Copper in the Arts

February 2012

One of the First Crafted Copper Pennies Fetches Unprecedented $1.38 Million

one cent coin This rare one-cent copper coin dates back to 1793, and was created the first year that the U.S. made its own coins.

Photograph courtesy of Heritage Auctions

Last January, a rare one-cent copper coin from the earliest days of the U.S. Mint in 1793 sold for a record $1.38 million at a Florida auction.

"This is the most a United States copper coin has ever sold for at auction," says James Halperin of Texas-based Heritage Auctions. The coin was made at the Mint in Philadelphia in 1793, the first year that the U.S. made its own coins.

Heritage officials said that the name of the buyer was not revealed but that he was "a major collector." One of the coin's earliest owners was a well-known Baltimore banker, Louis E. Eliasberg, Sr.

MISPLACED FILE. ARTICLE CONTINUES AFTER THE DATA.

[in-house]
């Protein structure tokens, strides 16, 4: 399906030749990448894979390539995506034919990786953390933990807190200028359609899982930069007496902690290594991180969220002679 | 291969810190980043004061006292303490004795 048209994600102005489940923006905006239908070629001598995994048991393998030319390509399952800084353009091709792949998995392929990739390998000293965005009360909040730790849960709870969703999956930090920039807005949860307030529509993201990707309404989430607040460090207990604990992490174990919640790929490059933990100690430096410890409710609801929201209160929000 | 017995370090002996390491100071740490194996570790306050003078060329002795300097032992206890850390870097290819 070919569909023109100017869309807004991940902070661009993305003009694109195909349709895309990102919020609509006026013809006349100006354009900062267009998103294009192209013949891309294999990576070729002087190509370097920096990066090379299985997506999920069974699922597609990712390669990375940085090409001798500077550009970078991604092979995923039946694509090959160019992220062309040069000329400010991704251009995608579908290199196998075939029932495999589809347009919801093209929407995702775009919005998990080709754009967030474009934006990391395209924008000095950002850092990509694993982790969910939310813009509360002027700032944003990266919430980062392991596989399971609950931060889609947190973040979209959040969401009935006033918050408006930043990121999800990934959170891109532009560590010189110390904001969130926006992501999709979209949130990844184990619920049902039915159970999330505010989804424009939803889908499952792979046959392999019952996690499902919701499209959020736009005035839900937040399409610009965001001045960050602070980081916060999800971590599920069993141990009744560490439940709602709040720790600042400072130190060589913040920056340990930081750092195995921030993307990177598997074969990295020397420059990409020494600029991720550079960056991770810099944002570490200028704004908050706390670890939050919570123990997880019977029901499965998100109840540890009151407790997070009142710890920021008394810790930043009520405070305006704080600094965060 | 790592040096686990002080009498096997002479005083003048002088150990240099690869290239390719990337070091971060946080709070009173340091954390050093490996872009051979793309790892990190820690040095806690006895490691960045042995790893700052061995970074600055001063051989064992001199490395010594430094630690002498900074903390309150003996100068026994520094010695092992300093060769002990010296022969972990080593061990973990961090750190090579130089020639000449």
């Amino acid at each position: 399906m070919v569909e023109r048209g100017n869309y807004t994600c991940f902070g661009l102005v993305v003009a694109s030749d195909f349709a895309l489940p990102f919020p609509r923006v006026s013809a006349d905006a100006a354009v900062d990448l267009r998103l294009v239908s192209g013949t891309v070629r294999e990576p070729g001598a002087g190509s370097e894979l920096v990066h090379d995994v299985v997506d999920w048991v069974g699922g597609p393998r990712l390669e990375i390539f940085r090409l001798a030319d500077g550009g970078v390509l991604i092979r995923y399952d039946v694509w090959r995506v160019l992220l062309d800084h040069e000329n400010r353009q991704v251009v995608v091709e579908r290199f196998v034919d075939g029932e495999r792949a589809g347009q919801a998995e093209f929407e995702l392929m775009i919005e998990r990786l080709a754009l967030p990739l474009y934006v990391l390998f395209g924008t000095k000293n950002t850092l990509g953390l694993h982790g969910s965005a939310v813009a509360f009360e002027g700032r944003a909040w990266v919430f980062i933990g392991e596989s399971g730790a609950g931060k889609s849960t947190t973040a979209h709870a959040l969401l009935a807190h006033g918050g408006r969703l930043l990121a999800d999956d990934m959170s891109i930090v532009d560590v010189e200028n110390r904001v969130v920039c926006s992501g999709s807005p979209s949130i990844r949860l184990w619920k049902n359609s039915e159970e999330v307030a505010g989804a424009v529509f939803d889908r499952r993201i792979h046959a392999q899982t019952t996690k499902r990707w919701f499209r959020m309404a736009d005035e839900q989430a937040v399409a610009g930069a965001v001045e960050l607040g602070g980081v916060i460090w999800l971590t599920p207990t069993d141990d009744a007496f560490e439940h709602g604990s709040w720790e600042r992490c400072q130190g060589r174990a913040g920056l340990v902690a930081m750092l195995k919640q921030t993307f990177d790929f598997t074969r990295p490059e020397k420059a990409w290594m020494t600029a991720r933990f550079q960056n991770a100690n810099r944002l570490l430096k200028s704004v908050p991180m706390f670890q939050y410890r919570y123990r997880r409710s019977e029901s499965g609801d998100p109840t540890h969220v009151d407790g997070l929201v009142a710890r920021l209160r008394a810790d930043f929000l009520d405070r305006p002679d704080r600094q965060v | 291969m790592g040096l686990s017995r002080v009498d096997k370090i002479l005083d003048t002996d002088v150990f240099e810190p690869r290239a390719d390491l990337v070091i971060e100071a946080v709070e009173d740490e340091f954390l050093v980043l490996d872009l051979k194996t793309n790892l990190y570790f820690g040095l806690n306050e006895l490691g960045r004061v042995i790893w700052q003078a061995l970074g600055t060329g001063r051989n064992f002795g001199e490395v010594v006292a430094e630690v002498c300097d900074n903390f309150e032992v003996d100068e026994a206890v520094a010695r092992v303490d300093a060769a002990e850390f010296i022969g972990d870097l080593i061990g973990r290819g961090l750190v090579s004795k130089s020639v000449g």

"Mr. Eliasberg was nicknamed, 'the king of coins' because before his death in 1976 he assembled a collection that consisted of at least one example of every coin ever made at the United States Mint, a feat never duplicated," Halperin says.

Halperin said there remain a few hundred of these 1793 one-cent coins in different condition, but that the one auctioned off was rare because it wasn't in circulation. Officials say it showed no wear on its lettering, its Lady Liberty face or the chain of linking rings on its back.

The copper penny was known as a "Chain Cent" because its chain of linking rings was supposed to represent the solidarity of the states. The design was changed to a wreath after some critics claimed it was symbolic of slavery.

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